The Broken Circle Breakdown

Director Felix Van Groeningen

<em>The Broken Circle Breakdown</em>
Courtesy Photo

If you like your love stories served with a harsh dose of reality, look no further than Felix Van Groeningen’s The Broken Circle Breakdown. The Dutch romantic drama (and Academy Award nominee for Best Foreign Picture) is based on a play of the same name, which was written by the film’s star, Johan Heldenbergh.

Heldenbergh plays Didier, a rugged and puppy dog-eyed banjo player who falls hard for tattooed bombshell Elise (Veerle Baetens). The pair’s lusty love affair quickly turns to baby (a scene-stealing Nell Cattrysse), marriage, and musical union — a match made in bohemian heaven — before things take a tragic turn.

Comparisons have been made between Broken Circle and Once, and in part the connection is apt — music plays a stunning third party role in both films. But the raw, gritty, and a times downright gut-wrenching relationship tale is what ultimately makes this film a dark horse Oscar contender. Think less Once and more Blue Valentine.

Below, Van Groeningen discusses the adaptation process and character study that went in to The Broken Circle Breakdown.

How did you come to find Johan and Mieke’s play?

I was actually working on my previous film, while Johan, who was playing a role in my film, was working on his theatre play, so I had already heard about it, from him personally. I went to see it six months later.

What was your initial reaction to the story? Did you immediately feel like you wanted to turn it into a feature?

I was totally blown away by it, had never experienced anything like it. I was immediately intrigued by it, and started thinking about adapting it, but it took a long time for me to finally commit to it — another six months, I think.

Can you tell me a bit about the adaptation process? What were some of the obstacles in transferring this thing to the big screen?

The theatre play was great but very un-cinematic, so that made it hard for me to see a film in it in the first place. Once we started working on it, we realized that it was going to be tough, because there just was so, so much in it. There’s the love story and the sick child, and the melodramatic turns, the political element, and the beautiful music. And somehow on stage that blended beautifully together. I guess I was afraid to turn a great play into a bad film.

At what point in the process did you decide on Johan as Didier?

I always knew that Johan was the only one who could play Didier. Johan is Didier in a way. He wrote the character for himself.

How did Veerle come into the picture? What made her the right fit for Elise?

After writing the first draft I did auditions and knew pretty quickly I wanted to do it with Veerle. The magic between her and Johan just felt really right. And she even scared me and Johan during that audition, which was exactly what this character needed.

Nell’s performance is pretty extraordinary. How was she cast? And what surprised you most about coaching a young child through some of this film’s tougher scenes?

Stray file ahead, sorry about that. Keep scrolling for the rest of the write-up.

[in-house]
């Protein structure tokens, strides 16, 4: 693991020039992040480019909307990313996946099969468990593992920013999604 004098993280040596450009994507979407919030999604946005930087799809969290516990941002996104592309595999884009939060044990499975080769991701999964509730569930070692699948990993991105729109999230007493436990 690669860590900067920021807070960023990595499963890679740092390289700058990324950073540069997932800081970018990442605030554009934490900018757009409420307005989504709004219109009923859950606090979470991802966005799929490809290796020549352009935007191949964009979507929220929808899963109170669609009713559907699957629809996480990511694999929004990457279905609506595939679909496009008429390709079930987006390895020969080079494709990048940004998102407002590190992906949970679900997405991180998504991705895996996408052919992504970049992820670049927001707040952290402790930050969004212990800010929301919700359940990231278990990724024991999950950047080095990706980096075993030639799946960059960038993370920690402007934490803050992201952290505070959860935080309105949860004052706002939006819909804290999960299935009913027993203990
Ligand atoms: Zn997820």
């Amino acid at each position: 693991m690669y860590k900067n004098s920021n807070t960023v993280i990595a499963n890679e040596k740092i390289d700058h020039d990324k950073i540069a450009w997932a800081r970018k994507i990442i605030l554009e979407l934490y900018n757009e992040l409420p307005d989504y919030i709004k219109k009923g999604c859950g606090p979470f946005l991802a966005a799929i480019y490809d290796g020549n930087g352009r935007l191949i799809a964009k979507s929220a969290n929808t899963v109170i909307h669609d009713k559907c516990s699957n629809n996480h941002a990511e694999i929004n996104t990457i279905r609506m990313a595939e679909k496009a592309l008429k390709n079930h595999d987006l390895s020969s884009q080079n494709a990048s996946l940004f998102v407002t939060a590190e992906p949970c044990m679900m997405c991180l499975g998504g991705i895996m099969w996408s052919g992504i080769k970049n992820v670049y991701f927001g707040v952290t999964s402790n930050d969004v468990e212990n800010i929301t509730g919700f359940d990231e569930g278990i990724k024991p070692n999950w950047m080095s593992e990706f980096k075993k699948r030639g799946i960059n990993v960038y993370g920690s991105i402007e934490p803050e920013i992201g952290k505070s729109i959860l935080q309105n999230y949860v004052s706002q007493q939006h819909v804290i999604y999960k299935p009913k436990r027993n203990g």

We just saw a lot of kids. The trick is to give them time to grow, too. So we had four kids come back for a couple of weeks and slowly but surely it became clear that Nell was the perfect Maybelle; smart, dedicated, warm, thoughtful, yet full of life when she needed to be.

What surprised me most is in the tougher scenes that Nell made it sometimes easier for the whole crew, instead of the other way around. For Nell it was really all about what we learned from her: NOT REAL, JUST FICTION. When we shot the scenes where Maybelle dies, the whole crew was sobbing after I yelled cut; Nell was the one who started laughing first.

Were you a fan of, or even generally knowledgeable about bluegrass music before getting involved with Broken Circle Breakdown?

I didn’t know anything more than the songs that were in O brother Where Art Thou?

What is it about bluegrass in particular that makes this film work the way it does? For you, what do those songs symbolize/stand for?

The music is part of the film on every possible level; it’s part of the characters, it’s part of the storytelling, it helps to understand what the film is about. It gives air to the viewer when they need it — but it never lets them go.

I’m curious to know how you approached the chronology of Elise and Didier’s story. What drew you towards pursuing the non-linear storyline? And what were some of the challenges that were presented by plotting the film that way?

I always knew that I wanted to “play with time.” I felt that was the only way the film could really work. So while writing the script we started playing with three parallel evolving storylines, where each storyline would slowly reveal info about the others. It was also a trick, of course, in order to be able to spread out the drama more the way we wanted it.

We worked very hard on the script and made it work, however during editing we started to feel that it wasn’t working. Then at some point the editor said, “Let’s just forget about the script,” and we started all over again, just looking at what was there. And that’s how the structure came about — at the same time we were planning it very carefully, and mixing that plan with a lot of experimentation.

In regards to the spirituality that plays so prominently into Elise and Didier’s story, who did you find yourself identifying with more (and why)?

I’m really totally in the middle. I can relate to both of them, as I think the average person is. Everyone has a bit of both in them. How can we not?

Finally, what do you hope people take away from The Broken Circle Breakdown?

I hope they’ve experienced the same thing I’ve experienced the first time I saw the play (or even better, of course).

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